Director Gaston Kabore, who won the top prize at Fespaco in 1997 for his film Buud Yam, has opened a training school for new filmmakers in Burkina Faso's capital, Ouagadougou.
Kabore shot only the second film ever made in Burkina Faso
The school, named Imagine, was built with millions of CFA of Kabore's own money and opened its doors for the African film festival Fespaco 2005.
Kabore is the country's most famous director, but has not himself made a film since Buud Yam, instead focusing his efforts on furthering the careers of the continent's up-and-coming filmmakers.
"It's not enough to do films," he told the BBC.
"I owe much to my people, my country and my continent."
Kabore insists he is grappling with one of African film's most pressing problems - the lack of training schools in Africa, which means many of the continent's filmmakers train abroad.
African productions are also forced to rely on European crews - the theme of this year's Fespaco is "training and professional stakes" for precisely this reason.
Kabore believes that Imagine can help put the spirit of the festival into practice.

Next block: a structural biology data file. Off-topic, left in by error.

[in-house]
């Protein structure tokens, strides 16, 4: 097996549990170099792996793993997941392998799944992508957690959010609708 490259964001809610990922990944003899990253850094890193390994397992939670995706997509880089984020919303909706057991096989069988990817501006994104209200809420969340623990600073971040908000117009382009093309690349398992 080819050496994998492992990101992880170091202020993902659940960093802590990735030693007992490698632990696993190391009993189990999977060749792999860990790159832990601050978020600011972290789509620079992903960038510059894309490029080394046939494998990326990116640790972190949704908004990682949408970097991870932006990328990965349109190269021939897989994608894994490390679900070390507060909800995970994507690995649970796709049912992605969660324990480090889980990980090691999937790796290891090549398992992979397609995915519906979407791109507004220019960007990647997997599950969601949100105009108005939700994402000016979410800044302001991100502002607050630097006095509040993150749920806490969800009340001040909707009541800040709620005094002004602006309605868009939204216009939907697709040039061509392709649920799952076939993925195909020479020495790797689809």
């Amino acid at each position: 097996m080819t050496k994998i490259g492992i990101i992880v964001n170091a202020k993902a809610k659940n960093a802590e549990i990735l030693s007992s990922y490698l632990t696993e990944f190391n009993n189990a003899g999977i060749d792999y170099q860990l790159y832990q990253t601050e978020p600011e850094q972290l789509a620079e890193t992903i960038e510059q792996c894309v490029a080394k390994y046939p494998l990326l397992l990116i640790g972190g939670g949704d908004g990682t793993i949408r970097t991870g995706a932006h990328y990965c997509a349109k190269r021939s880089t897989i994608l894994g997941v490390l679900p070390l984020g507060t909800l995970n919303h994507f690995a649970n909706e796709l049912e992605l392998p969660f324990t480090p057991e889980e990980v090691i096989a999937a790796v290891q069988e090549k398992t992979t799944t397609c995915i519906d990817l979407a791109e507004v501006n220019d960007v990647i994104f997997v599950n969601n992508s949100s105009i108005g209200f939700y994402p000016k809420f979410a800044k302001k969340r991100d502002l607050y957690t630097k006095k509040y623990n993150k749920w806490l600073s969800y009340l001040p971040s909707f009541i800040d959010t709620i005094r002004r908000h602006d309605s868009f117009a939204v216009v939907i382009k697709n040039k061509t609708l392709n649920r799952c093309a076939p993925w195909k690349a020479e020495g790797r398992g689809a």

Buud Yam portrayed a powerful emotional journey
In lecture rooms, kitted out with state-of-the-art digital editing equipment, film professionals from all over Africa will be able to hone their skills and learn new techniques.
"It's like a movie that we are shooting," Kabore said of the frantic rush to finish construction in time for Fespaco.
"It's not only a building. There's a spirit as well... the idea with Imagine is to create an institute of storytelling."
Born in 1952, Kabore studied history at the Sorbonne in Paris, before going to film school. He returned to Burkina to teach at the national film institute, which closed in 1987.
His directing achievements are all the more remarkable due to the degenerative eye condition that has impaired his sight for more than a decade. He relies on a trusted team of crew, and his own innate ability to frame the shots that he wants to see in his head.
In Wend Kuni - his first feature film and only the second ever made in the country - the central character is a mute orphan. Fifteen years later, Buud Yam saw the hero set out on a search for his parents, discovering his own identity in the process.
Kabore has said the two films constitute a metaphor for Africa's own struggle for a post-colonial voice and identity.
"After the trauma of colonialism, once you are aware you can speak for yourself, what are you going to say?"